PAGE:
Last year, approximately 11,000 co-working locations opened their doors around the world. In only three years, that figure will nearly double to 26,000. To give you a sense of scale, there are currently 24,000 Starbucks globally, which means shared workspaces will soon be as common as that friendly green mermaid found on almost every street corner (and probably as well-stocked with caffeinated beverages).
From a commercial real estate perspective, this means we can expect a fundamental change in the way the industry thinks of office space over the next few years. In a new global workplace trends report, Colliers International is looking ahead five years to forecast the trends that will drive enormous change in CRE—and ingraining the co-working mentality into real estate strategy is one of them.
First, our understanding of the co-working space will have to evolve. Many of us still think co-working is simply a term for the use of a shared workspace, primarily used by individual entrepreneurs or small startups on flexible terms. These spaces perhaps evoke images of millennial freelancers clustered at contemporary conference tables with pristine lighting, heads down and hard at work on their laptops. It’s easy to see how access to well-appointed meeting rooms and office equipment such as copiers and projectors have proven appealing in our surging gig economy. And these spaces can be accessed and paid for as little as an hour at a time.
But the magic of the co-working space is ultimately far less about real estate costs and amenities and more about the benefits that come from the close proximity of creative minds. As co-working spaces have become vibrant communities—some, like The Wing, a posh women-only workspace in Manhattan that houses a beauty room and café/bar along with meeting rooms, are even somewhat elite—larger companies and corporations have decided that they want in on the collaborative environment and creative juices that flow from these spaces.
Large companies are making room for flexible co-working options by licensing spaces for employees that are close to where they live, or providing a “pop-up” office for a specific project or client need. Microsoft recently shifted 70 percent of its sales staff in New York City to flexible/co-working spaces. Additionally, HSBC contracted for 400 desks in WeWork’s Tower 535 in Hong Kong. Large employers make up the fastest-growing market for shared workspace provider WeWork, because they like the flexible provisions and short-term commitment.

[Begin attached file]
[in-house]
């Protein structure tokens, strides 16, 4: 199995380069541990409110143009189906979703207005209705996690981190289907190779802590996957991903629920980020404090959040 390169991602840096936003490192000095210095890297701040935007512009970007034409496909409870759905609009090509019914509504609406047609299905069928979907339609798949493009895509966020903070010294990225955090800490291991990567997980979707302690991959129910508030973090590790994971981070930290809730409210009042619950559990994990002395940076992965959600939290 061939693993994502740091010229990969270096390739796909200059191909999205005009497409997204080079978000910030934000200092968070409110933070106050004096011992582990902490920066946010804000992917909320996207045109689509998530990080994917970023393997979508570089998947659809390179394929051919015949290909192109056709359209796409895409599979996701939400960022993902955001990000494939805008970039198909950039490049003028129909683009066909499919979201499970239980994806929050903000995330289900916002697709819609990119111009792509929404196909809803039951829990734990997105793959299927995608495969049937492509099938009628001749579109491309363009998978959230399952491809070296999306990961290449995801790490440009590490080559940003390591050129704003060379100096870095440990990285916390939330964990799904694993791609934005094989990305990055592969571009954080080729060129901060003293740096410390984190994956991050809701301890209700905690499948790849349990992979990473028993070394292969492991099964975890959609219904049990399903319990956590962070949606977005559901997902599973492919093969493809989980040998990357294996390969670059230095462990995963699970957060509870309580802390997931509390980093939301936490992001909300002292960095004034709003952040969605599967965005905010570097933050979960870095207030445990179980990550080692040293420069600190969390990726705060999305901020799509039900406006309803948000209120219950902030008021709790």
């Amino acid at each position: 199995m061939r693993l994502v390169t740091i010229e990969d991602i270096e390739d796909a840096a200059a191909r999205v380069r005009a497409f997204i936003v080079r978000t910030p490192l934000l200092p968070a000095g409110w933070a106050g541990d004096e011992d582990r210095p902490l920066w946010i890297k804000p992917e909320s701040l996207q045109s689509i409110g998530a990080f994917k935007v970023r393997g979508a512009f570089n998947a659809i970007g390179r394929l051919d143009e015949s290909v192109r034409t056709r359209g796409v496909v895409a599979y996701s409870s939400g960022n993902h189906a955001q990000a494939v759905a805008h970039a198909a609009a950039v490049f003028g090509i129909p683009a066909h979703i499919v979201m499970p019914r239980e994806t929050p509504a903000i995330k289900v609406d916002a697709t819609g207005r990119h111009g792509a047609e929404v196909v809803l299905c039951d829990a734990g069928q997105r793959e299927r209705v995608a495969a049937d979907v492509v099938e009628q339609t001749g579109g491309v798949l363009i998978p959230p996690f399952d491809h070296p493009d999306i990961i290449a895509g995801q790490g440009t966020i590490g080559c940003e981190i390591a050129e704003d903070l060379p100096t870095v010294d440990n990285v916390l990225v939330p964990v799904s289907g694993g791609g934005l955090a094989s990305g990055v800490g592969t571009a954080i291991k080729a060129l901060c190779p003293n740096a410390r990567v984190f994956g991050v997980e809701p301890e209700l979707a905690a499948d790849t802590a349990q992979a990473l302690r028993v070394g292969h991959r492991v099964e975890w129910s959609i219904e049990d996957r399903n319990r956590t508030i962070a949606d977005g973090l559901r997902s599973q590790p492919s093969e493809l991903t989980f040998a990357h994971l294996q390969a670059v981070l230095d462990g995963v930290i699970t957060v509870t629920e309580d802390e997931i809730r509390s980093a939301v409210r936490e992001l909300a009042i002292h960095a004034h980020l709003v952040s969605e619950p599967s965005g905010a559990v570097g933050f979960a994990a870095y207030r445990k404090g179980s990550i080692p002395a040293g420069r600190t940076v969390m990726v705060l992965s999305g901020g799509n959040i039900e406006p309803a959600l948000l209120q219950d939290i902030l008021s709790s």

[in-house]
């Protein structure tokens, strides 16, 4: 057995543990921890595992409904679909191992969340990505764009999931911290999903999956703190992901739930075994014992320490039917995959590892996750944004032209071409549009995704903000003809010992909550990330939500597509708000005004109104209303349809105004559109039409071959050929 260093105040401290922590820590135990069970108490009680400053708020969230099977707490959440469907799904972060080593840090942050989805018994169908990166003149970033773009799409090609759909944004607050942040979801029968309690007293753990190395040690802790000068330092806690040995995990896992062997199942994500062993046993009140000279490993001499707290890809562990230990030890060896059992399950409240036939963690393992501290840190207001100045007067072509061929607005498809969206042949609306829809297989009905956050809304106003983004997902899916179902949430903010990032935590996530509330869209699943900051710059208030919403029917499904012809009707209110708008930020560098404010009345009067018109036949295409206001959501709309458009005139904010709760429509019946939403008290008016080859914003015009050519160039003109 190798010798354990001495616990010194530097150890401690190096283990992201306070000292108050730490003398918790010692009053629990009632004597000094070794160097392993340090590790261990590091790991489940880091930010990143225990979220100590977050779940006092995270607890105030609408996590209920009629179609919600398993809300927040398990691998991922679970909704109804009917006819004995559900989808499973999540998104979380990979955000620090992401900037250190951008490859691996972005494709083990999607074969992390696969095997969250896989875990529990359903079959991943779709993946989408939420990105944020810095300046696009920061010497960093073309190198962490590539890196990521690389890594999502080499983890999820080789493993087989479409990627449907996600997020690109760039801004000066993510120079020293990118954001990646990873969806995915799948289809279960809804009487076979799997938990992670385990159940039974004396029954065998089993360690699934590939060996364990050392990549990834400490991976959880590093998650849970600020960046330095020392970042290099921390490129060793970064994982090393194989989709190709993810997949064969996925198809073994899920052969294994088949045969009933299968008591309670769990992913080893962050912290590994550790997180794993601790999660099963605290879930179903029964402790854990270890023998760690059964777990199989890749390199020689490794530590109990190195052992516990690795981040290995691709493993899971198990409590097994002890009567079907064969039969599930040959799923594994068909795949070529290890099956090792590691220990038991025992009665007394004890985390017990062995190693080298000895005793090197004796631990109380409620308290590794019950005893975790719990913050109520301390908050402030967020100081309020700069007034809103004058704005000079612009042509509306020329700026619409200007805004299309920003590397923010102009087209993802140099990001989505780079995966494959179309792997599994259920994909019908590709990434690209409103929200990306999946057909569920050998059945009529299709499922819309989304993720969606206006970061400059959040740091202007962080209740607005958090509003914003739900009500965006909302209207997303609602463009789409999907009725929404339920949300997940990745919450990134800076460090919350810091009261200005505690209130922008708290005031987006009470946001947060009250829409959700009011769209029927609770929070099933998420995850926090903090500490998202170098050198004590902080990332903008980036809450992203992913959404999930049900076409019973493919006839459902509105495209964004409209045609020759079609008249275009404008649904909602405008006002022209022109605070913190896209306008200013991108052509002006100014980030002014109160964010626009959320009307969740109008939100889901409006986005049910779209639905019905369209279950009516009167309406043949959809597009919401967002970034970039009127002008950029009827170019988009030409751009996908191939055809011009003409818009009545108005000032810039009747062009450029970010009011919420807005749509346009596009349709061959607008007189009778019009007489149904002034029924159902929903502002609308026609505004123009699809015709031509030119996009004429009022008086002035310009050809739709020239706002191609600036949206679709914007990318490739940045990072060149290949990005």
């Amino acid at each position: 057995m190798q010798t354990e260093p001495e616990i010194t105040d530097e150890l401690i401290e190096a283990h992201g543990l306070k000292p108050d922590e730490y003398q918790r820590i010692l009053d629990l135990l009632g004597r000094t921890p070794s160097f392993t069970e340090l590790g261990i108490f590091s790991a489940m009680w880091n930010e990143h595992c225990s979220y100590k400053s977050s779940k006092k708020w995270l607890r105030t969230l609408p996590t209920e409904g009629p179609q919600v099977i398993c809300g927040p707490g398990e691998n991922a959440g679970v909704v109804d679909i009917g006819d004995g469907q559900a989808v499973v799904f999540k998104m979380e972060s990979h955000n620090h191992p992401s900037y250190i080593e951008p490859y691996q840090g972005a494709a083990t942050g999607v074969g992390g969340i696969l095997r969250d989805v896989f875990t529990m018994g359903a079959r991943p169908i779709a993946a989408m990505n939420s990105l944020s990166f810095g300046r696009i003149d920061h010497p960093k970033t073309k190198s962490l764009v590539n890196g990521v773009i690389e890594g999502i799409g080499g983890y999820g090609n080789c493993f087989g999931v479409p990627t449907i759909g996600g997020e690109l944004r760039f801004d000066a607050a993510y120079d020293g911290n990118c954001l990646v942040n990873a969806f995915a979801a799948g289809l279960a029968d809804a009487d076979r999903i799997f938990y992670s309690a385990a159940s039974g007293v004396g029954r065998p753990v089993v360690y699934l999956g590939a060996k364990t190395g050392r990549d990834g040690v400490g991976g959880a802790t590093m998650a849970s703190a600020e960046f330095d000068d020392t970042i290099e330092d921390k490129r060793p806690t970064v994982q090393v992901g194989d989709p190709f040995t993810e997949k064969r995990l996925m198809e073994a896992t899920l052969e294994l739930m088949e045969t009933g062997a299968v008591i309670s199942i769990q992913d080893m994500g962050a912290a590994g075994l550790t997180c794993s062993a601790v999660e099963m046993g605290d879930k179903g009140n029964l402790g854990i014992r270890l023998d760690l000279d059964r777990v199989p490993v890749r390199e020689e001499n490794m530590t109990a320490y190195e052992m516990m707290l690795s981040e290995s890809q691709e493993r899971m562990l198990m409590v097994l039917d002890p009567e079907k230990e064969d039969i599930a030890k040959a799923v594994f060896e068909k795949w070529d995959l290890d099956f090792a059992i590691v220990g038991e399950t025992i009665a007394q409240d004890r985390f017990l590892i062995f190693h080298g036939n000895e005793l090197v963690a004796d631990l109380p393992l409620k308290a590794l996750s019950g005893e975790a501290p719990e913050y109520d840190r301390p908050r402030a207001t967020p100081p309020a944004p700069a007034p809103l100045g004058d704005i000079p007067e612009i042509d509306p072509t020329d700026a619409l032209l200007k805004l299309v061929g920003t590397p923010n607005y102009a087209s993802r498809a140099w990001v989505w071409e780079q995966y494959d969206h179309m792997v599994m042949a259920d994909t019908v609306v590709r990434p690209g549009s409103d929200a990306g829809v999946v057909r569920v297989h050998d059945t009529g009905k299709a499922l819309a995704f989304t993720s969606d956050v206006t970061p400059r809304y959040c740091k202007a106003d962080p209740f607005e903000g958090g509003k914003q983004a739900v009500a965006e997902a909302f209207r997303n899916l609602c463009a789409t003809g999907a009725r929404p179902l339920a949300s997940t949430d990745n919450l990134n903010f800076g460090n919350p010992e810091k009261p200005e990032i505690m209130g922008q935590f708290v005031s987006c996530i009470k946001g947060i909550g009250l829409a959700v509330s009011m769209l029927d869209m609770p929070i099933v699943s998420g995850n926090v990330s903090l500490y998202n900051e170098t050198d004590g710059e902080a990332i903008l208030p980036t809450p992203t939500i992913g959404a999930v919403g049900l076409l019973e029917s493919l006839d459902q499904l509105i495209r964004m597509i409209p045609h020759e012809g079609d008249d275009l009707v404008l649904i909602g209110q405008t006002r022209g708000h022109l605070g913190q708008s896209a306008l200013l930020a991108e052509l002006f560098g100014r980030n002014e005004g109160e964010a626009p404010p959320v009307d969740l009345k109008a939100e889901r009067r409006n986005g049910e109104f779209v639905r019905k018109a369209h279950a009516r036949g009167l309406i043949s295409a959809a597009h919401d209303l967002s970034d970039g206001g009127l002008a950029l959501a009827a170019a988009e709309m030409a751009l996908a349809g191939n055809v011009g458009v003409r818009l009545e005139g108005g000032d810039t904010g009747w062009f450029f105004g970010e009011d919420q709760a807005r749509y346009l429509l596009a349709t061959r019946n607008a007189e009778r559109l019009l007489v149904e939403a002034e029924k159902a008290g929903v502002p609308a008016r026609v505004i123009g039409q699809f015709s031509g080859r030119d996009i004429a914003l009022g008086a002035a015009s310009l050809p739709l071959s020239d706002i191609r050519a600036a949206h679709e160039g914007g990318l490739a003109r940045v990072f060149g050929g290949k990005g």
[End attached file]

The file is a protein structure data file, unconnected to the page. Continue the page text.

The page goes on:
It’s becoming a question of access versus ownership. Companies are finding that they don’t need to own facilities or commit to long-term leases in order to provide quality workplaces for their employees. This paradigm shift will require an evaluation of “core” and “flexible” space needs. A “core space” is the real estate a company must rent or own over the long term for the business to operate. And it’s important to remember that today’s requirements may not be the same as tomorrow’s—especially as businesses go paperless, shift data centers off site and increase workplace densities.
“Flexible space” is the real estate that can be deployed quickly without long-term commitment, adjusting in near “real time” based on needs. It is space to accommodate fast growth or contraction groups, project-specific space that may go away or non-core functions that can be outsourced or automated. It is an acknowledgment that it is sometimes impossible to forecast space needs in a location in a way that justifies a standard lease. Companies that balance core and flexible space needs can reduce financial risks related to long-term space needs and be nimble in making changes as needed.
Building owners are also finding opportunities to revitalize underused spaces by transforming them into the type of shared work areas that are increasingly in demand. Already, many occupiers won’t consider a building without available flexible/co-working space. To remain relevant, commercial office buildings will need to create spaces that attract people to connect and collaborate—both within the leased office and outside of it in building common areas.
In the next five years, companies that thrive will be the ones that make flexible/co-working spaces an integral part of their workplace strategy, providing employees with opportunities for choice, connectivity, and flexibility. In the process, real estate and workplaces can become as dynamic as the companies who depend on them.